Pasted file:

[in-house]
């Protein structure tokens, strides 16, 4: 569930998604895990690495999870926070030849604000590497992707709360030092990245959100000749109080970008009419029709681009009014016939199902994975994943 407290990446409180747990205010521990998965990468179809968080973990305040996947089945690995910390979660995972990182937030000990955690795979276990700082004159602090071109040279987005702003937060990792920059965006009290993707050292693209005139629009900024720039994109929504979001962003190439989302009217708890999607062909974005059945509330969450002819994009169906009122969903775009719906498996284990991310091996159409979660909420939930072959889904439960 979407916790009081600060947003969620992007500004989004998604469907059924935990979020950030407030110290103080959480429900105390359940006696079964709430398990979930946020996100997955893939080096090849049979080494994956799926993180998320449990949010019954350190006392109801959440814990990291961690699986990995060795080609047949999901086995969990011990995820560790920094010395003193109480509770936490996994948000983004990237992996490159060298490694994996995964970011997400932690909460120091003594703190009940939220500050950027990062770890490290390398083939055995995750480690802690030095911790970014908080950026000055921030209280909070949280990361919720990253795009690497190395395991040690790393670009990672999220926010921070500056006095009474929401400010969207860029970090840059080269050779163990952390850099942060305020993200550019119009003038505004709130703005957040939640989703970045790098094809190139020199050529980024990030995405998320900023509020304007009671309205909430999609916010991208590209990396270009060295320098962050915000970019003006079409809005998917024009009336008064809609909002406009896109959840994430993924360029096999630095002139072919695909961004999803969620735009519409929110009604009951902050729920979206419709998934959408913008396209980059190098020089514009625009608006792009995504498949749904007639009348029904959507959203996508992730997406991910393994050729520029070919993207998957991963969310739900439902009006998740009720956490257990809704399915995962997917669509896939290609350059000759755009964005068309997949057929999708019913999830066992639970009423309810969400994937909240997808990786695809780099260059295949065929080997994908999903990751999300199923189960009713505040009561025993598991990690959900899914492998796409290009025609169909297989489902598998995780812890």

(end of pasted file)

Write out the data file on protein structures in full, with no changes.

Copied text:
[in-house]
């Protein structure tokens, strides 16, 4: 569930998604895990690495999870926070030849604000590497992707709360030092990245959100000749109080970008009419029709681009009014016939199902994975994943 407290990446409180747990205010521990998965990468179809968080973990305040996947089945690995910390979660995972990182937030000990955690795979276990700082004159602090071109040279987005702003937060990792920059965006009290993707050292693209005139629009900024720039994109929504979001962003190439989302009217708890999607062909974005059945509330969450002819994009169906009122969903775009719906498996284990991310091996159409979660909420939930072959889904439960 979407916790009081600060947003969620992007500004989004998604469907059924935990979020950030407030110290103080959480429900105390359940006696079964709430398990979930946020996100997955893939080096090849049979080494994956799926993180998320449990949010019954350190006392109801959440814990990291961690699986990995060795080609047949999901086995969990011990995820560790920094010395003193109480509770936490996994948000983004990237992996490159060298490694994996995964970011997400932690909460120091003594703190009940939220500050950027990062770890490290390398083939055995995750480690802690030095911790970014908080950026000055921030209280909070949280990361919720990253795009690497190395395991040690790393670009990672999220926010921070500056006095009474929401400010969207860029970090840059080269050779163990952390850099942060305020993200550019119009003038505004709130703005957040939640989703970045790098094809190139020199050529980024990030995405998320900023509020304007009671309205909430999609916010991208590209990396270009060295320098962050915000970019003006079409809005998917024009009336008064809609909002406009896109959840994430993924360029096999630095002139072919695909961004999803969620735009519409929110009604009951902050729920979206419709998934959408913008396209980059190098020089514009625009608006792009995504498949749904007639009348029904959507959203996508992730997406991910393994050729520029070919993207998957991963969310739900439902009006998740009720956490257990809704399915995962997917669509896939290609350059000759755009964005068309997949057929999708019913999830066992639970009423309810969400994937909240997808990786695809780099260059295949065929080997994908999903990751999300199923189960009713505040009561025993598991990690959900899914492998796409290009025609169909297989489902598998995780812890």